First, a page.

Author: Kay Causer
Genre: Urban fantasy, supernatural, action, YA fiction, romance
The shadows are moving…
For fifty years the gateways to the dark places have been closed. No dark spirits have escaped and no shadow weavers have been called upon to fight them. But things are changing.
Naomi keeps seeing a hummingbird in her dreams but she has no idea what it means. She also doesn’t know who the mysterious boy is that seems to be able to turn invisible, or why the Korean exchange student, Minhyun, is suddenly showing her so much interest. Worst of all, she doesn’t know what is lurking in the darkness, waiting for her.
But she is about to find out.
She is the first shadow weaver in fifty years…
Plot: The plot is quite action based. I like that in books. I don’t like that there is so much romance. The story seems to be quite quick about the training. I would prefer to learn about the training. It seems rushed. And Naomi seems to be invincible since we weren’t given enough of the training.
We start with Naomi on the beach. One of her friends almost drowns. She starts getting dreams with a hummingbird in them. She goes to a party for her friend and sees Minhyun. She has weird conversations with him. On her way back home, she is attacked by a shadow but saved by a strange boy. She meets the boy, finding out he’s a shadow guide named Jesse. She ends up being a shadow weaver, a person who protects the light parts of the world against the dark. She trains with him. She gets a talisman to protect her and lead her in the fights against shadows. She meets a light spirit and is given cryptic advice. A dark shadow guide will make things worse. She assumes it’s Minhyun and follows him. She becomes Jesse’s girlfriend and finds out that Minhyun is a shadow guide. But not the dark one. She finds out who the dark shadow guide is. Minhyun disappears. Jesse and Naomi go after Minhyun, going to where Naomi’s mom’s party is. They find Changsuk the dark shadow guide. They battle him, and Changsuk is wounded. They escape in the fire surrounding the forest and survive. Minhyun goes back to Korea.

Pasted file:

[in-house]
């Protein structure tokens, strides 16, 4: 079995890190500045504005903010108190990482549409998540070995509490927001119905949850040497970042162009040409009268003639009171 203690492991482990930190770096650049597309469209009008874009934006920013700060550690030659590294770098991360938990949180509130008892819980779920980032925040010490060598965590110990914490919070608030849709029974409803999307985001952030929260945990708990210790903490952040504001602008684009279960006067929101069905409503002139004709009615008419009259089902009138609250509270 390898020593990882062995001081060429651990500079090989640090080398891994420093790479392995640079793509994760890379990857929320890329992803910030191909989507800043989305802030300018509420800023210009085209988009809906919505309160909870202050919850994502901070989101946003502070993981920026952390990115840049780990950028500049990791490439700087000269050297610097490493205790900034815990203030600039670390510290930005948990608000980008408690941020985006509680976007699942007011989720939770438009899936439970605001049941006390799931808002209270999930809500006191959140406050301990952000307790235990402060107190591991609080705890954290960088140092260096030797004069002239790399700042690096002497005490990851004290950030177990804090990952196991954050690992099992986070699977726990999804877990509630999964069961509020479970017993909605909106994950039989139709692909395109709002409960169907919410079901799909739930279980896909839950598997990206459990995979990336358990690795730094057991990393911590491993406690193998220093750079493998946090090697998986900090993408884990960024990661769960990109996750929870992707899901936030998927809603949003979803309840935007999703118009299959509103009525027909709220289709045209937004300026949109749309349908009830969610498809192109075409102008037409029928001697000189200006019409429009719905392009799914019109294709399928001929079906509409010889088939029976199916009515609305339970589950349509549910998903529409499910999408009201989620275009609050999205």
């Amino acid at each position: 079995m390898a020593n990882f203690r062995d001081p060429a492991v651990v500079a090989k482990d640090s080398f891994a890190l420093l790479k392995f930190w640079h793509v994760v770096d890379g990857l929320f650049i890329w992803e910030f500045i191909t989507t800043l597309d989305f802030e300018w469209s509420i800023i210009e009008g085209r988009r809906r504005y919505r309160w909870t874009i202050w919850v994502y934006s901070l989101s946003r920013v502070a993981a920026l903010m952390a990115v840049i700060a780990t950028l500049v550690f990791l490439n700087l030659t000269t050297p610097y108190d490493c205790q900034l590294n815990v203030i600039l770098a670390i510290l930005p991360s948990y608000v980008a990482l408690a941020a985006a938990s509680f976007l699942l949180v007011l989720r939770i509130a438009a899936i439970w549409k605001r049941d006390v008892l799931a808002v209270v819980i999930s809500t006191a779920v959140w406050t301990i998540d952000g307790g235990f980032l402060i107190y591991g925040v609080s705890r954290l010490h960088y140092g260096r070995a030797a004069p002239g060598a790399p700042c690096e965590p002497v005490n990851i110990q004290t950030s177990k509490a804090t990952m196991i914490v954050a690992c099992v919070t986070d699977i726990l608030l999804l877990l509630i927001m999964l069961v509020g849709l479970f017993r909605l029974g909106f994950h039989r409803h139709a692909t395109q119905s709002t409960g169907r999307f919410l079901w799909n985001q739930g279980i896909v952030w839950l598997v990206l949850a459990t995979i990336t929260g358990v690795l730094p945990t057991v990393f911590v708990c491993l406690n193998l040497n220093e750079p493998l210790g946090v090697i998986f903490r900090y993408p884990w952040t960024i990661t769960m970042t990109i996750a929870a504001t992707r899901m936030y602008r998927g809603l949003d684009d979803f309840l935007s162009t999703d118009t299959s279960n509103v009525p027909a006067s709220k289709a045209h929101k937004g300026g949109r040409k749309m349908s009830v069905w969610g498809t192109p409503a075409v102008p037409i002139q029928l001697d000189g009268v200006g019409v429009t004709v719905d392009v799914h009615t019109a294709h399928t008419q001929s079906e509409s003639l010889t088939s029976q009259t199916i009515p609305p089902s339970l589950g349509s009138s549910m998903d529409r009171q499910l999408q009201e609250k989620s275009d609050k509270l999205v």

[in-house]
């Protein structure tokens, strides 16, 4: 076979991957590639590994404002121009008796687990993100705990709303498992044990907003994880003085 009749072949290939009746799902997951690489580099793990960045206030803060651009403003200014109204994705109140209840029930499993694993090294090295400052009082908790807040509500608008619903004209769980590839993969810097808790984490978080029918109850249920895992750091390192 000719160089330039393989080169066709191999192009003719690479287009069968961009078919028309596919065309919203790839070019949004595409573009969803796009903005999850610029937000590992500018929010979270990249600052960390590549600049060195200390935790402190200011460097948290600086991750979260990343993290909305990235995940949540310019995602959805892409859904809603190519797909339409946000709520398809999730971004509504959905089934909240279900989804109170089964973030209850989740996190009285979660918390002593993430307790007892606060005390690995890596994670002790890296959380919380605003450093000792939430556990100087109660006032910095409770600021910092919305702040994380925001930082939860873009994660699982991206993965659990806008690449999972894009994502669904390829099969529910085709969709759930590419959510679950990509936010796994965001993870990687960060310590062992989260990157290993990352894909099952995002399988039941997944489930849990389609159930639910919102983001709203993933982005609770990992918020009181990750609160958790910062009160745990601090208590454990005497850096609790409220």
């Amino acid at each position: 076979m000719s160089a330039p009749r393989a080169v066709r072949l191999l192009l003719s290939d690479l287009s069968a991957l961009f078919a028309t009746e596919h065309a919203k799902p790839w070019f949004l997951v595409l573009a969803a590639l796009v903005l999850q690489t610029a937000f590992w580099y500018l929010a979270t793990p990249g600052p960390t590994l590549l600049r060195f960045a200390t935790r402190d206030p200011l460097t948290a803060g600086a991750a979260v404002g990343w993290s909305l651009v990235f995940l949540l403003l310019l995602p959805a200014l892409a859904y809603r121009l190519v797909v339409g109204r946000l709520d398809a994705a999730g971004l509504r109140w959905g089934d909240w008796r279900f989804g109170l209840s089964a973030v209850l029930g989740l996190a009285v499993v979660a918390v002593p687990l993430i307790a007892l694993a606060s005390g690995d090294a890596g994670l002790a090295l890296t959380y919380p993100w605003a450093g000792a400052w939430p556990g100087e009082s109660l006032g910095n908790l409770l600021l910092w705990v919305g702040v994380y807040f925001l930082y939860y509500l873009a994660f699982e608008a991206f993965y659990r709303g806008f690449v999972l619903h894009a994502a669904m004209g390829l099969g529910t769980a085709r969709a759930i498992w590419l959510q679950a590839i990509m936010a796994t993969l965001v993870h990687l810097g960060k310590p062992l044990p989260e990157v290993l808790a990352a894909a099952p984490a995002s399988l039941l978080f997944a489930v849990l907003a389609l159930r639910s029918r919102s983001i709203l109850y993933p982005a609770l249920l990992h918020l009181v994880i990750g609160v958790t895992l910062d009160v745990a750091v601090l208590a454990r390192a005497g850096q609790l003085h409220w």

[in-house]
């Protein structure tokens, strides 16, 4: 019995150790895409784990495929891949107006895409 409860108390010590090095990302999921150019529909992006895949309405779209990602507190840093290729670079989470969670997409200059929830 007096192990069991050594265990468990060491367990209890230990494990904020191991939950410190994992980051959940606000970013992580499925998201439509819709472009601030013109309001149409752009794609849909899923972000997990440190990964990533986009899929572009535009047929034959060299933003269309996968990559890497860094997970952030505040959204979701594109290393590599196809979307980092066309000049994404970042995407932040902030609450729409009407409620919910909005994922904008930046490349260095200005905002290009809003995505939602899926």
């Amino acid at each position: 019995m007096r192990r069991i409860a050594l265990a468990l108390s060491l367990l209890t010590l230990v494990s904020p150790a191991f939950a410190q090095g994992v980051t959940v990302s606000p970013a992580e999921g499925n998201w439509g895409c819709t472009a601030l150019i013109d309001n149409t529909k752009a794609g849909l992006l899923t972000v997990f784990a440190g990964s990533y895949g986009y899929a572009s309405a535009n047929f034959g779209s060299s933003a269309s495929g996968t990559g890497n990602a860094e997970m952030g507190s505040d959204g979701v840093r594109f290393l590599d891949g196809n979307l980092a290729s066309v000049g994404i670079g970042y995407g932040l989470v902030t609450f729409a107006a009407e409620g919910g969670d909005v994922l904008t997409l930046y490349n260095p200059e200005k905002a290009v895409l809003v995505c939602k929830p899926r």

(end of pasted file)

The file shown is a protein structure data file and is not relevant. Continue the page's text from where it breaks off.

But Changsuk is still on the loose.
Naomi. I don’t like Naomi. She changes from the innocent teen girl in the beginning to the shadow weaver she is in the end. I don’t like who she is. She is brave in ways I don’t like. She isn’t really selfless. She simply does things without thinking. She doesn’t tell Jesse that she’s stalking Minhyun. Why exactly? To protect him. To make sure she was right about her assumption. That is not right. You two could have done it together. You could have found out together. I hate how she seems as she fights. She seems invincible, only wincing when she gets hit. I don’t think that works in the real world. You can be numbed to pain, but you don’t heal in the way Naomi does. I really don’t like her. Her personality annoys me. Her fighting style is fantastic, but I don’t know where she learned that. In one summer? I don’t think so.